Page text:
Your comment that Dutra would have been happy to hear this rendition resonates a lot with me. Whenever I'm studying a new work, I always imagine that the composer is sitting on the sofa in my living room taking it all in. It motivates me to do my best.

Thanks again for listening!

David

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"Interpreting music means exploring the promise of the potential of possibilities." David April


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 Post subject: Re: Rare music of Eduardo Dutra: Preludio, Op. 32 in F#m
PostPosted: Tue Jan 25, 2011 10:56 pm 
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Joined: Thu Nov 22, 2007 12:14 pm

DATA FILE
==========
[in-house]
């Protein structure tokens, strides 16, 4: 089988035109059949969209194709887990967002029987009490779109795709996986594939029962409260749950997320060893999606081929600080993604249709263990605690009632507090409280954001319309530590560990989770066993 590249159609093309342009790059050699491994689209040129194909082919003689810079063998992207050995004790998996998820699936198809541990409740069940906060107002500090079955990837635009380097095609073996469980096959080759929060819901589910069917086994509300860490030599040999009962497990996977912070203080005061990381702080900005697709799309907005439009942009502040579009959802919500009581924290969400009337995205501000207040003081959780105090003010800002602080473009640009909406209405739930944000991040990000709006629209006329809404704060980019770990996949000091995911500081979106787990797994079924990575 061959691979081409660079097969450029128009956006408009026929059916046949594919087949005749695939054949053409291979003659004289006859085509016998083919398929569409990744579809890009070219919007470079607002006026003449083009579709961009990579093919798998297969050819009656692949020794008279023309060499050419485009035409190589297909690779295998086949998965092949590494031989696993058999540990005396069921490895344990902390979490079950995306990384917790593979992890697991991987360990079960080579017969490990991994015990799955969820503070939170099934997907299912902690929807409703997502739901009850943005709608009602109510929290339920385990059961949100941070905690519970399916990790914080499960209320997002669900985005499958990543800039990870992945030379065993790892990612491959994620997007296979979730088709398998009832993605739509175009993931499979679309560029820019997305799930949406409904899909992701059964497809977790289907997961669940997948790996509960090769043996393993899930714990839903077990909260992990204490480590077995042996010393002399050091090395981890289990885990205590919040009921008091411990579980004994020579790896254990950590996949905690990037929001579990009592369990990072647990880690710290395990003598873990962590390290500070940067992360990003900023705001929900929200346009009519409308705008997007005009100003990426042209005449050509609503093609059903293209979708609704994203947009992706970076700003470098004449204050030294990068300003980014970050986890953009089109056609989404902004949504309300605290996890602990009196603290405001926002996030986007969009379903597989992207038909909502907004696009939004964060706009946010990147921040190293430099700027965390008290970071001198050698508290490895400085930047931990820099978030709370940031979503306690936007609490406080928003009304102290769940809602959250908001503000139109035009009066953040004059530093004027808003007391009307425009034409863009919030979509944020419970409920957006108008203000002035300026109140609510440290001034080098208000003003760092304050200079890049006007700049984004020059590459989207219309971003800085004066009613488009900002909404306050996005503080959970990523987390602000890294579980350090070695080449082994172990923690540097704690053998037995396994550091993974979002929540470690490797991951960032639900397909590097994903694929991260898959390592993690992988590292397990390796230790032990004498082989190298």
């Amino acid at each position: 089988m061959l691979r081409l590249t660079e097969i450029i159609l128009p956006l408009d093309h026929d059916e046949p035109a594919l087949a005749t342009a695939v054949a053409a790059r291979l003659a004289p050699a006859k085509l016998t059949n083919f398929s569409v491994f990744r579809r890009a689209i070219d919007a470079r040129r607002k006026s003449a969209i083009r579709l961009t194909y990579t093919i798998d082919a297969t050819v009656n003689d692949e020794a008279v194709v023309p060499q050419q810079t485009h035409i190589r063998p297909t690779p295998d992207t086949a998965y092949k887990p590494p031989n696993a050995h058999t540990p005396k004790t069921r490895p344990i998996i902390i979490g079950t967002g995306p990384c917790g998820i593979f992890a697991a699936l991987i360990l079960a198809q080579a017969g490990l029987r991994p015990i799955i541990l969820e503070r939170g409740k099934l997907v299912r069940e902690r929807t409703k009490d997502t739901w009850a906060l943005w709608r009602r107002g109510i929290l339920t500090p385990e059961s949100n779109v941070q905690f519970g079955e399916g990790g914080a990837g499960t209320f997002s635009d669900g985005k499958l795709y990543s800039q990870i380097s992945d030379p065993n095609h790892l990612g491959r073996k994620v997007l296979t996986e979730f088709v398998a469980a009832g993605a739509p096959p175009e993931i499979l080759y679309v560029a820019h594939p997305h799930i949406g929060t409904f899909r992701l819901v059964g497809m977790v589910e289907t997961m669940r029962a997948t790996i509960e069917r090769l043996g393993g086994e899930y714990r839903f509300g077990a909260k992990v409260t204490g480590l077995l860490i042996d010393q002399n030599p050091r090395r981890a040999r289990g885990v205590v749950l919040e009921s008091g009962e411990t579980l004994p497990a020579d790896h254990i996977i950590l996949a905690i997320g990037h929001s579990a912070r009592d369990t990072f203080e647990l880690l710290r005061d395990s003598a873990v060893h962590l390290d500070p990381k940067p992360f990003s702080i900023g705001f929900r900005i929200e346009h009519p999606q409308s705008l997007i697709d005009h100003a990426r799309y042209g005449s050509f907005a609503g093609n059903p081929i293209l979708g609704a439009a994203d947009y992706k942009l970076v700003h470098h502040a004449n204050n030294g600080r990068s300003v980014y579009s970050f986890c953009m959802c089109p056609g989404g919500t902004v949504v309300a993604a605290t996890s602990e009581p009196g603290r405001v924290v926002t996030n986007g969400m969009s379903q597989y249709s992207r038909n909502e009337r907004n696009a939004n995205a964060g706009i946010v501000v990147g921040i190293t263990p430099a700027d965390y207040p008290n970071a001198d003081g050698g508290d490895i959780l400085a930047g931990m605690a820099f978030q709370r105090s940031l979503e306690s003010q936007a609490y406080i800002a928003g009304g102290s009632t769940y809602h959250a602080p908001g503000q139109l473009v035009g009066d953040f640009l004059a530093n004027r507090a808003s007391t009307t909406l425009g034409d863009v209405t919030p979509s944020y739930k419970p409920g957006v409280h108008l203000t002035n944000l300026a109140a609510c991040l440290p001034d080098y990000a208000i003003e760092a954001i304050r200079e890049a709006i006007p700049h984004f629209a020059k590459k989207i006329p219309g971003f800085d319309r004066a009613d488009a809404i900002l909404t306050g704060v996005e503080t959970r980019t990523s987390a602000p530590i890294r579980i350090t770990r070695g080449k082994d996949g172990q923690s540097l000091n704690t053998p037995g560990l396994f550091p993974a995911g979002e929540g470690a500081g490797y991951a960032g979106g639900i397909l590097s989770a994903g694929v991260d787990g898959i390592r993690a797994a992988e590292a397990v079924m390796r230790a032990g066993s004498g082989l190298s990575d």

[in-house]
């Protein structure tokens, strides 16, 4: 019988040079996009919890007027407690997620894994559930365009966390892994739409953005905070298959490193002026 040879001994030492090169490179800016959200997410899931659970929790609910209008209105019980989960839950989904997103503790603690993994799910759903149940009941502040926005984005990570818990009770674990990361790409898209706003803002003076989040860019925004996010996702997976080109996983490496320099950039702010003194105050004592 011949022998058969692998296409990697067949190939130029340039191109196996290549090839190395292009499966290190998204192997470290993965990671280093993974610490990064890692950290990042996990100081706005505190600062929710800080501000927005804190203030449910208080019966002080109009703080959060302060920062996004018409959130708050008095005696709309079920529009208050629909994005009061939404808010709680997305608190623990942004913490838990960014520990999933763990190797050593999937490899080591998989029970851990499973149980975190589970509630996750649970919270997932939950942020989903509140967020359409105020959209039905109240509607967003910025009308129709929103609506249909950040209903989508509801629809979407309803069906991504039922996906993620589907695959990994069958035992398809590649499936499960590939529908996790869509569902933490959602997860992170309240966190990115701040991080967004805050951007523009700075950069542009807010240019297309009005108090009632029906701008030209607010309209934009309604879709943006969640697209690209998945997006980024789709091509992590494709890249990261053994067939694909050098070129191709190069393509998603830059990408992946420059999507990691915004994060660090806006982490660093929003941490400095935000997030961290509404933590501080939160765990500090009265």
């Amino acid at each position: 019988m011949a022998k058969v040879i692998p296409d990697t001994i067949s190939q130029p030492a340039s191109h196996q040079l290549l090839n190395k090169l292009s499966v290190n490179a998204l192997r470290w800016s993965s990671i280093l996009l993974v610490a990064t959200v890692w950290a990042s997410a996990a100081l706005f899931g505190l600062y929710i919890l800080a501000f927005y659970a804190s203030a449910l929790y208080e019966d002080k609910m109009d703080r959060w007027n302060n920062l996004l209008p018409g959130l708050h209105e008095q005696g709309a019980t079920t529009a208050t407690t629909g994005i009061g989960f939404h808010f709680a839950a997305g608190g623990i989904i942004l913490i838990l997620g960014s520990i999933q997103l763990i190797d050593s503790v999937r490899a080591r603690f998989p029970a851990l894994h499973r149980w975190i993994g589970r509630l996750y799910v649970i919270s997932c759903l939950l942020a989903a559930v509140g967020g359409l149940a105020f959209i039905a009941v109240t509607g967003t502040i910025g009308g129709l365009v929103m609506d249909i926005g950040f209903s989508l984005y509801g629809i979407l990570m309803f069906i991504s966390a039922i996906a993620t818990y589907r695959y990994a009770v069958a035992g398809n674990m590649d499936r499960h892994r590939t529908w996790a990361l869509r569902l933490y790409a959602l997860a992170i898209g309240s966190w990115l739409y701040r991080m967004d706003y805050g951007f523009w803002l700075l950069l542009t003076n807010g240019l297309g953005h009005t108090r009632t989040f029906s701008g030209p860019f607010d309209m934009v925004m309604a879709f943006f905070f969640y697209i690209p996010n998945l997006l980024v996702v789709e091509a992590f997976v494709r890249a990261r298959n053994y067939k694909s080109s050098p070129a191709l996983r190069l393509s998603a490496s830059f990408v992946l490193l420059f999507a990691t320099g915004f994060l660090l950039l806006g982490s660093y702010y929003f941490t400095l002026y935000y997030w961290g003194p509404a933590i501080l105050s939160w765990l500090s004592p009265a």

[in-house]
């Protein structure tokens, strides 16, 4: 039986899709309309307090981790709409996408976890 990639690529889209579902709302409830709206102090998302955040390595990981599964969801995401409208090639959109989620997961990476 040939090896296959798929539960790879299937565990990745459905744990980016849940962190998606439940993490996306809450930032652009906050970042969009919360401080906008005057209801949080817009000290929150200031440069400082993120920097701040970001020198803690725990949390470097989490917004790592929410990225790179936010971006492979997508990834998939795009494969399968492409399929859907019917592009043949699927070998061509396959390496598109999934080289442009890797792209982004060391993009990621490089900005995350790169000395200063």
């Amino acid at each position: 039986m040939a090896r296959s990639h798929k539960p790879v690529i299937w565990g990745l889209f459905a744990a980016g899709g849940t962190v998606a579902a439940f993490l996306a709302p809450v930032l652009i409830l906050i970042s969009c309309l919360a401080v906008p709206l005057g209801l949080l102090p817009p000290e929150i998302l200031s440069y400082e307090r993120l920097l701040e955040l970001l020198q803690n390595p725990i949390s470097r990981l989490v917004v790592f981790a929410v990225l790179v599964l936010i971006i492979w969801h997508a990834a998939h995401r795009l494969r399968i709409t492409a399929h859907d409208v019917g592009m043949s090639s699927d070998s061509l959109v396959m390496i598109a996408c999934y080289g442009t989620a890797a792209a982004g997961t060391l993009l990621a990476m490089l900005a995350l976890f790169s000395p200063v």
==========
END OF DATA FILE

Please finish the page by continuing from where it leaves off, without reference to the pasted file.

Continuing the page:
Posts: 844
Location: Germany
Hi David, I loved your devoted playing and this gorgeous piece so much!!! I listened to it twice and probably this unique music will be played in my dream again and again.. :roll: (it's nearly 11 o'clock pm)

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Hye-Jin Lee
"The love for music. The respect for the composer. The desire to express something that reaches and moves the listener." (Montserrat Caballé about her main motivation for becoming a singer)


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 Post subject: Re: Rare music of Eduardo Dutra: Preludio, Op. 32 in F#m
PostPosted: Wed Jan 26, 2011 12:45 am 
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Hi Hye-Jin,

I'm glad you loved this piece so much. It always gives me endless pleasure to come across an obscure gem such as this Dutra piece and then to reveal it to the PS members. Have sweet dreams!

David